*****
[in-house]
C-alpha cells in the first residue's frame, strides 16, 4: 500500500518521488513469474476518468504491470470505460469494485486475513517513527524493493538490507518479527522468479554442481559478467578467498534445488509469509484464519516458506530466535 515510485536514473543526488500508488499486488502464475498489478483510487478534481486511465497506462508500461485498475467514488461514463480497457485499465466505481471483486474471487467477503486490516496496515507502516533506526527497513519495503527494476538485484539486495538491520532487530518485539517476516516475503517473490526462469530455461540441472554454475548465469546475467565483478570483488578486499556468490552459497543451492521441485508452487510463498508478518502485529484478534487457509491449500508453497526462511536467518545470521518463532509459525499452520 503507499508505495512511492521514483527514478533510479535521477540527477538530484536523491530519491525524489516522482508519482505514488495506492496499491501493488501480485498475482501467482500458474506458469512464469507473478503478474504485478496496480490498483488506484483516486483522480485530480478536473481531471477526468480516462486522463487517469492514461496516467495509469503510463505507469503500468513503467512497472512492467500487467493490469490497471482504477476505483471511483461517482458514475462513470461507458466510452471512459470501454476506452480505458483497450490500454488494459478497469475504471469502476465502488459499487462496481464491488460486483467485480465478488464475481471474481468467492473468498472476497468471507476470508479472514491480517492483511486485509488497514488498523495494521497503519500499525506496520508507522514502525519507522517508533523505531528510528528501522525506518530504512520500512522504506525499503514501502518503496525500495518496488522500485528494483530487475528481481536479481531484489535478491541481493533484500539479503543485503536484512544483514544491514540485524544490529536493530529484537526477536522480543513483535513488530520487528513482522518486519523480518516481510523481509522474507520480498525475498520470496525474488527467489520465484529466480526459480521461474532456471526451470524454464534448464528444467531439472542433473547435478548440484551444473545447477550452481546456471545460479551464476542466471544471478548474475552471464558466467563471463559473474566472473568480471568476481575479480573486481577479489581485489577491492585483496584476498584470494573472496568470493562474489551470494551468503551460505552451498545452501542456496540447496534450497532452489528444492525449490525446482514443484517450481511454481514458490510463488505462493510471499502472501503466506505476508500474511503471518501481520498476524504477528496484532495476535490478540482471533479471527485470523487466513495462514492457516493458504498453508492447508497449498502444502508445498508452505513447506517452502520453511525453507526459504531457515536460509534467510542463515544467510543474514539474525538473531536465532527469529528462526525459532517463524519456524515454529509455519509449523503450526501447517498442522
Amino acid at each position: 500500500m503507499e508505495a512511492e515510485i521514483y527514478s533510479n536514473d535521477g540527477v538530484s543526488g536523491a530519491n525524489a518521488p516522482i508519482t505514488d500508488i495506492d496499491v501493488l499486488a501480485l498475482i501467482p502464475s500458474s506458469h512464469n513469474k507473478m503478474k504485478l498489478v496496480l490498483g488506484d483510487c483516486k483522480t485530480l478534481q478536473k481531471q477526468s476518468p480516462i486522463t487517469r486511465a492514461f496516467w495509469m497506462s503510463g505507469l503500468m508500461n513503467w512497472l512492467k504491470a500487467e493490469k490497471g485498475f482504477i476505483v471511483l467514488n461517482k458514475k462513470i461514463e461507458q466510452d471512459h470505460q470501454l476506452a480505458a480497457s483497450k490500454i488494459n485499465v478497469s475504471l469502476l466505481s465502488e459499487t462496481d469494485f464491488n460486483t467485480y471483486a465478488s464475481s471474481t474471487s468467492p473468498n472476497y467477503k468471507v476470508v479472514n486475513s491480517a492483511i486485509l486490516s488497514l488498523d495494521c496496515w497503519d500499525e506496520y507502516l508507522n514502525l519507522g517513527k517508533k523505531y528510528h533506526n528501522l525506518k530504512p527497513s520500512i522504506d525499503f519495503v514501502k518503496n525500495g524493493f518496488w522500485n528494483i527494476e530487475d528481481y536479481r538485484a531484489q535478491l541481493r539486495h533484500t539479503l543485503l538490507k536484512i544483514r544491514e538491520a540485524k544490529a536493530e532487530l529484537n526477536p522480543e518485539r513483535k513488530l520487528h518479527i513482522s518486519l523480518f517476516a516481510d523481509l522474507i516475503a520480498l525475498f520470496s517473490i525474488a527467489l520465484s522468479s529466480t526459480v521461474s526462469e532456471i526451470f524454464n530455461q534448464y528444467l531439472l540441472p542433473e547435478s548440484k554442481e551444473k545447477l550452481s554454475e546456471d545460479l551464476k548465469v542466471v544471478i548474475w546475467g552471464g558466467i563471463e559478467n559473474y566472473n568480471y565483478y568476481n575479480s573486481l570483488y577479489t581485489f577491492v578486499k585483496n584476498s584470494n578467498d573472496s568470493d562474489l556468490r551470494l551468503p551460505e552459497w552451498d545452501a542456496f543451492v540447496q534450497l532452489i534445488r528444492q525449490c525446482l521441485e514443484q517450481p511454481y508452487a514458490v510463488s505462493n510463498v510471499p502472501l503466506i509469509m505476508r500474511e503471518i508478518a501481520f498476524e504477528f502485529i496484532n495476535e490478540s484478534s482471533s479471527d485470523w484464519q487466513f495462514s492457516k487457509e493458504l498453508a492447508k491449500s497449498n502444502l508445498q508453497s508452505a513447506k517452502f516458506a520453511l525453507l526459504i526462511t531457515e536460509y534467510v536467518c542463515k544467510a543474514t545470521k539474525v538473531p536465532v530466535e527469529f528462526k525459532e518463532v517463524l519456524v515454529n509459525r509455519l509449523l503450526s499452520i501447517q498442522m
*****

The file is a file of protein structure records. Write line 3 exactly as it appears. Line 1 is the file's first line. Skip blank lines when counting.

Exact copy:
Amino acid at each position: 500500500m503507499e508505495a512511492e515510485i521514483y527514478s533510479n536514473d535521477g540527477v538530484s543526488g536523491a530519491n525524489a518521488p516522482i508519482t505514488d500508488i495506492d496499491v501493488l499486488a501480485l498475482i501467482p502464475s500458474s506458469h512464469n513469474k507473478m503478474k504485478l498489478v496496480l490498483g488506484d483510487c483516486k483522480t485530480l478534481q478536473k481531471q477526468s476518468p480516462i486522463t487517469r486511465a492514461f496516467w495509469m497506462s503510463g505507469l503500468m508500461n513503467w512497472l512492467k504491470a500487467e493490469k490497471g485498475f482504477i476505483v471511483l467514488n461517482k458514475k462513470i461514463e461507458q466510452d471512459h470505460q470501454l476506452a480505458a480497457s483497450k490500454i488494459n485499465v478497469s475504471l469502476l466505481s465502488e459499487t462496481d469494485f464491488n460486483t467485480y471483486a465478488s464475481s471474481t474471487s468467492p473468498n472476497y467477503k468471507v476470508v479472514n486475513s491480517a492483511i486485509l486490516s488497514l488498523d495494521c496496515w497503519d500499525e506496520y507502516l508507522n514502525l519507522g517513527k517508533k523505531y528510528h533506526n528501522l525506518k530504512p527497513s520500512i522504506d525499503f519495503v514501502k518503496n525500495g524493493f518496488w522500485n528494483i527494476e530487475d528481481y536479481r538485484a531484489q535478491l541481493r539486495h533484500t539479503l543485503l538490507k536484512i544483514r544491514e538491520a540485524k544490529a536493530e532487530l529484537n526477536p522480543e518485539r513483535k513488530l520487528h518479527i513482522s518486519l523480518f517476516a516481510d523481509l522474507i516475503a520480498l525475498f520470496s517473490i525474488a527467489l520465484s522468479s529466480t526459480v521461474s526462469e532456471i526451470f524454464n530455461q534448464y528444467l531439472l540441472p542433473e547435478s548440484k554442481e551444473k545447477l550452481s554454475e546456471d545460479l551464476k548465469v542466471v544471478i548474475w546475467g552471464g558466467i563471463e559478467n559473474y566472473n568480471y565483478y568476481n575479480s573486481l570483488y577479489t581485489f577491492v578486499k585483496n584476498s584470494n578467498d573472496s568470493d562474489l556468490r551470494l551468503p551460505e552459497w552451498d545452501a542456496f543451492v540447496q534450497l532452489i534445488r528444492q525449490c525446482l521441485e514443484q517450481p511454481y508452487a514458490v510463488s505462493n510463498v510471499p502472501l503466506i509469509m505476508r500474511e503471518i508478518a501481520f498476524e504477528f502485529i496484532n495476535e490478540s484478534s482471533s479471527d485470523w484464519q487466513f495462514s492457516k487457509e493458504l498453508a492447508k491449500s497449498n502444502l508445498q508453497s508452505a513447506k517452502f516458506a520453511l525453507l526459504i526462511t531457515e536460509y534467510v536467518c542463515k544467510a543474514t545470521k539474525v538473531p536465532v530466535e527469529f528462526k525459532e518463532v517463524l519456524v515454529n509459525r509455519l509449523l503450526s499452520i501447517q498442522m